Still, there’s no question that some recent court decisions in both the civil and criminal arenas have been surprising. In several cases, Crooks joined the court’s newest justice, former Milwaukee judge Louis Butler, in creating a thin 4-3 majority. Butler, a reliable liberal, was tapped last year by Gov. Jim Doyle to replace Justice Diane Sykes, a reliable conservative, eroding the court’s rightward tilt.

That set the stage for Crooks to emerge as the court’s key swing vote, a majority-maker who is as likely to side with the court’s liberals (Justices Shirley Abrahamson, Ann Walsh Bradley and Butler) as with its conservatives (David Prosser, Jon Wilcox and Pat Roggensack). According to an analysis by the Wisconsin Law Journal, Crooks joined the majority in 87 of 91 -cases in the court’s 2004-’05 term, including 16 of the 19 cases in which the final tally was 4-3. As Patrick Crooks goes, so goes the court. In this sense, he is actually less like Souter and more like Sandra Day O’Conner.

The court’s recent record also suggests a triumph of sorts for Chief Justice Abrahamson, by far the longest-tenured justice. For the first time in years, she is not the court’s most frequent dissenter. (That distinction now falls to Wilcox.) Moreover, the court now relies to a greater extent on the state constitution (rather than the federal Constitution), as Abrahamson has long urged.

The result is a court that’s arguably more liberal. In criminal cases, it is more mindful of the rights of defendants; in civil cases, more sympathetic to individual litigants than big business and other powerful interests. But what may be more striking than any ideological change is the court’s sheer -unpredictability.

“It’s an interesting court to watch now,” says Susan -Steingass, a law professor at the University of Wisconsin-Madison. “Nothing’s for sure.”


For an institution that wields so much power over law and public policy, the Wisconsin Supreme Court is a modest operation: just 38.5 employees and a 2003-’05 budget of $8.5 million. Besides deciding major cases, the justices oversee operation of all state courts and impose discipline on wayward lawyers and judges.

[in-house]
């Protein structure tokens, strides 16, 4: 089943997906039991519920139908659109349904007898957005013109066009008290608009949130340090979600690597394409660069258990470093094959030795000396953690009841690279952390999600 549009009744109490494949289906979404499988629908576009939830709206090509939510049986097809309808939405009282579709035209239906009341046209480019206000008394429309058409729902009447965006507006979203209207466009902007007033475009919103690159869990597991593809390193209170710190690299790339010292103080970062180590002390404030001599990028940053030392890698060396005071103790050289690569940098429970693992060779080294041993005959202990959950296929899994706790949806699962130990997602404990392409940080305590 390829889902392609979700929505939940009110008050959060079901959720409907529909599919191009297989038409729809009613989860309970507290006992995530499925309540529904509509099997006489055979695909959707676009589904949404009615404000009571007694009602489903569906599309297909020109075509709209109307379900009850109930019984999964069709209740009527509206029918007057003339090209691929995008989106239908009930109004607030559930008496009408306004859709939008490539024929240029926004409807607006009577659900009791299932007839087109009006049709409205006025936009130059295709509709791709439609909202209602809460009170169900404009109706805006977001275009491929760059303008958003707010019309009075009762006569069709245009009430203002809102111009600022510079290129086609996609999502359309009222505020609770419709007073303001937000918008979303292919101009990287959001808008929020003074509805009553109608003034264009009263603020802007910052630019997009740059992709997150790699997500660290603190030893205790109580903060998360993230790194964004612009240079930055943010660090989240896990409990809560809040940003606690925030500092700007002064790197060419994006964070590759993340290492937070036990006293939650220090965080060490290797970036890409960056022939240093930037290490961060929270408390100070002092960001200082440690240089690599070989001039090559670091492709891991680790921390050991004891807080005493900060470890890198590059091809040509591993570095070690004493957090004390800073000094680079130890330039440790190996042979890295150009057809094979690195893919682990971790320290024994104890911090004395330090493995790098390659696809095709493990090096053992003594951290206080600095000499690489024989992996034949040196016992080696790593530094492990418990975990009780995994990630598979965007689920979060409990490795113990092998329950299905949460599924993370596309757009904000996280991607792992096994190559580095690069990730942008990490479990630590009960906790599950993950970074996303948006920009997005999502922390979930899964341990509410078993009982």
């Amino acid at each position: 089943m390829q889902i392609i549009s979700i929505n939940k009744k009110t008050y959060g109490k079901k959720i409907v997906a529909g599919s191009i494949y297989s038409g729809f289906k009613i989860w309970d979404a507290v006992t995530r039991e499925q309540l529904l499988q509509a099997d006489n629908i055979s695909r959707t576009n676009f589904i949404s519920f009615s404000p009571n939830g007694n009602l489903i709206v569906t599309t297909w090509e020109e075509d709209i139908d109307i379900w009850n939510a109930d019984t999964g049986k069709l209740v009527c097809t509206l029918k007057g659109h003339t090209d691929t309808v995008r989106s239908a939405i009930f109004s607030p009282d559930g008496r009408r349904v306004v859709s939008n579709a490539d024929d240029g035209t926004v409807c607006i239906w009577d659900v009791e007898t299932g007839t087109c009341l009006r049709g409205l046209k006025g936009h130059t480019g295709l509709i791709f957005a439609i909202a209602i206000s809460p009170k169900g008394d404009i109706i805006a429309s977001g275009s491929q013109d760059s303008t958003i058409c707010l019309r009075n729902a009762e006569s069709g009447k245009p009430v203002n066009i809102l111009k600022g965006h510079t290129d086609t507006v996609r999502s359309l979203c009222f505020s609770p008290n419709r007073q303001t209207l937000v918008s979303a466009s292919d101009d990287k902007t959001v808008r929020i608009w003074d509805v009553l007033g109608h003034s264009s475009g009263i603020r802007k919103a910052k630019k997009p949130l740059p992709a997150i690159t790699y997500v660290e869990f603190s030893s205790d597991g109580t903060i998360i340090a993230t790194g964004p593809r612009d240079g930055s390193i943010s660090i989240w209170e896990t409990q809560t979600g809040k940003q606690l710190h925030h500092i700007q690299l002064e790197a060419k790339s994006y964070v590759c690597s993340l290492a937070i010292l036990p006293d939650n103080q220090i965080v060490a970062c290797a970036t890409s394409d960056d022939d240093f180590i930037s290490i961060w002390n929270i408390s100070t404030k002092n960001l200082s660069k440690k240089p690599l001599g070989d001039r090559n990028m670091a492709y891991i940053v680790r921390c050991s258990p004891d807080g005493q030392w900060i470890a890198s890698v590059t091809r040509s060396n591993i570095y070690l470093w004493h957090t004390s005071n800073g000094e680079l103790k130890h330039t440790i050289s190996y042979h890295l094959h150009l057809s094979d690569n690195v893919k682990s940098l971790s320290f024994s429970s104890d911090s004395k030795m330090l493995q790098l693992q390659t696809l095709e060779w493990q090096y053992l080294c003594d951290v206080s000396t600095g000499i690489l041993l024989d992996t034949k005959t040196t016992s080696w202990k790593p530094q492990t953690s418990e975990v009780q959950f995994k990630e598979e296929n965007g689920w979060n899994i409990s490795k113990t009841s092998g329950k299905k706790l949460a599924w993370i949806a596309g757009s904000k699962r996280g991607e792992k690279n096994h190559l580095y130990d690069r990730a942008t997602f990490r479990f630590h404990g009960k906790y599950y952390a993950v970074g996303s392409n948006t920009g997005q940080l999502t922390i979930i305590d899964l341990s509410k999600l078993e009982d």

One of the Supreme Court’s key functions is selecting cases, since the decision not to take a case typically leaves the -lower court ruling standing. Each year, the court has more than 1,000 cases from which to choose.

Usually, it takes just three of the seven justices to accept a case. The Supreme Court is not an “error-correcting” court: The key concern, according to its operating procedures, “is not whether the matter was correctly decided or justice done in the lower court.” Instead, says former Justice Janine Geske, now a Marquette University law professor, the court looks to find issues where the law is unclear.

Last year, the court took on 128 cases, up from just 88 in 1995. “In my 13 years here, I have never seen them busier,” says Amanda Todd, the court’s spokesperson. “They’ve -really picked up the pace.” Traditionally, the court accepts many more civil cases than criminal ones.

Each case is randomly assigned to a justice whose duty is to lead discussion before and after oral argument. Attorneys for each side then submit a series of briefs. For a recent month, a single set of the materials submitted to each justice for review measured 26 inches tall. Law clerks – one for each justice – may write memos and even make recommendations, but each justice is expected to read these materials prior to oral arguments. (“Sometimes I do some skimming,” admits Crooks.)